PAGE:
Satellite images raise concerns for Burma Muslims
A human rights group expresses concern for the safety of thousands of Muslims in Burma after revealing satellite images of a once-thriving coastal community reduced to ashes after a week of violence.
Human Rights Watch says the series of images (below, in October 2012 and further below, in March 2012), which compare the same scene with images taken earlier in the year, show “near total destruction” of a predominantly Rohingya Muslim part of Kyaukpyu, one of several areas in Rakhine state where battles between Rohingyas and ethnic Rakhine Buddhists threaten to derail the country’s fragile democratic transition.
Tun Khin from the Burmese Rohingya Oraganisation in the UK told Channel 4 News he thinks that what is going on in the Rakhine region amounts to ethnic cleansins: “This is ethnic cleansing, proper planned by the state government and central government to eliminate the Rohingya people from Rakhine”.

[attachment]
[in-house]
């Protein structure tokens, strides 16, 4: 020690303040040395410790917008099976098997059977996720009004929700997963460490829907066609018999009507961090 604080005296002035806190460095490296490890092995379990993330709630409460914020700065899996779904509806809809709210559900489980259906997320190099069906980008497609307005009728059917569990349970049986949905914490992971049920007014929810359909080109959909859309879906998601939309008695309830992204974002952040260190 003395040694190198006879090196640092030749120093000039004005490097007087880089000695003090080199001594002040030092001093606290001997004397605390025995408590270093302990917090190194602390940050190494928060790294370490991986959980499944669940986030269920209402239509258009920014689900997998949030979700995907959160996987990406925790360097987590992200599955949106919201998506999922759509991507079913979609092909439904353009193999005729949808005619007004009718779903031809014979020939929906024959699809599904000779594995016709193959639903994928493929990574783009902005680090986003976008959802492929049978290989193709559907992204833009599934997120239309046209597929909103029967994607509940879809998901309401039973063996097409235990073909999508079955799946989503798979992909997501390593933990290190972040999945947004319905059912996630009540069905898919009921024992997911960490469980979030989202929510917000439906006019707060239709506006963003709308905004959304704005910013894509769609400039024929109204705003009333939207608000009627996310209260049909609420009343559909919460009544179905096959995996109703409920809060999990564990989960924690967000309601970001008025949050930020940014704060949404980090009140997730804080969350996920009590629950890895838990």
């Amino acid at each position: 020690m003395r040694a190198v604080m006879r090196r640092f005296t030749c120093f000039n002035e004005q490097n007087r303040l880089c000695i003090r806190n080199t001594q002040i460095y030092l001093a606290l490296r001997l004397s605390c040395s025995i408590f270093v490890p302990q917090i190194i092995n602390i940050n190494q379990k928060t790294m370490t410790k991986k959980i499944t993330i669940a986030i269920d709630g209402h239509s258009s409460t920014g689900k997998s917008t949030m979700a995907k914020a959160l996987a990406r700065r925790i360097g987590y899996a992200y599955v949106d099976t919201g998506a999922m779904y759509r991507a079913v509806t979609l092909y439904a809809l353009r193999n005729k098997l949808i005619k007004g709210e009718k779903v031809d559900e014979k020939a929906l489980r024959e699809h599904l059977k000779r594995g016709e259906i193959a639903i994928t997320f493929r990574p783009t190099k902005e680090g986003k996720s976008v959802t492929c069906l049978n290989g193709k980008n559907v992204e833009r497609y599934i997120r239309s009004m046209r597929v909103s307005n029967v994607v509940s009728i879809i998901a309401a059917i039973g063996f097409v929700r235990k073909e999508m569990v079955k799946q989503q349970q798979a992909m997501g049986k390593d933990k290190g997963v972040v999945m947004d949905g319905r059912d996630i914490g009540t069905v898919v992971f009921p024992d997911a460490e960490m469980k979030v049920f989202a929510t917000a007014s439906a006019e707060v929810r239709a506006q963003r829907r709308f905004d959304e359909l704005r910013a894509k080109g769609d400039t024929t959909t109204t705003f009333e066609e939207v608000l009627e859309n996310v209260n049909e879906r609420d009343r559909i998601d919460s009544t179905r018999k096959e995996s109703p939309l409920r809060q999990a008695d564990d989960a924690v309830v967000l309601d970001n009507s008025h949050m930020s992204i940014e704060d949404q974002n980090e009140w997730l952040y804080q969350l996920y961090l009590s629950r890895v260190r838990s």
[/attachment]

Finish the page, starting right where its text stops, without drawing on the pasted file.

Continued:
More than 811 buildings and houseboats were razed in Kyaukpyu on 24 October, forcing many Rohingya to flee north by sea toward the state capital Sittwe, said Human Rights Watch.
“Burma’s government urgently needs to provide security for the Rohingya in Arakan (Rakhine) state,who are under vicious attack,” said Phil Robertson, the group’s deputy Asia director.
There were widespread unconfirmed reports of boatloads of Rohingyas trying to cross the sea border to neighbouring Bangladesh, which has denied them refugee status since 1992.
Dozens of boats full of Rohingyas with no food or water had fled Kyaukpyu, an industrial zone important to China, and other recent hotspots were seeking access on Friday to overcrowded refugee camps around the state capital Sittwe, according to four Rohingya refugee sources.
Some boats were blocked by security forces from reaching the shore and few Rohingyas managed to reach the camps, the sources said by telephone.
The United Nations has warned that Myanmar’s fledgling democracy could be “irreparably damaged” by the violence. Rohingyas are officially stateless.
Buddhist-majority Myanmar’s government regards the estimated 800,000 Rohingyas in the country as illegal immigrants from Bangladesh, and not as one of the country’s 135 official ethnic groups, and denies them citizenship.
But many of those expelled from Kyaukpyu are not Rohingya but Muslims from the officially recognised Kaman minority, said Chris Lewa, director of the Rohingya advocacy group, Arakan Project.
“It’s not just anti-Rohingya violence anymore, it’s anti-Muslim,” she said.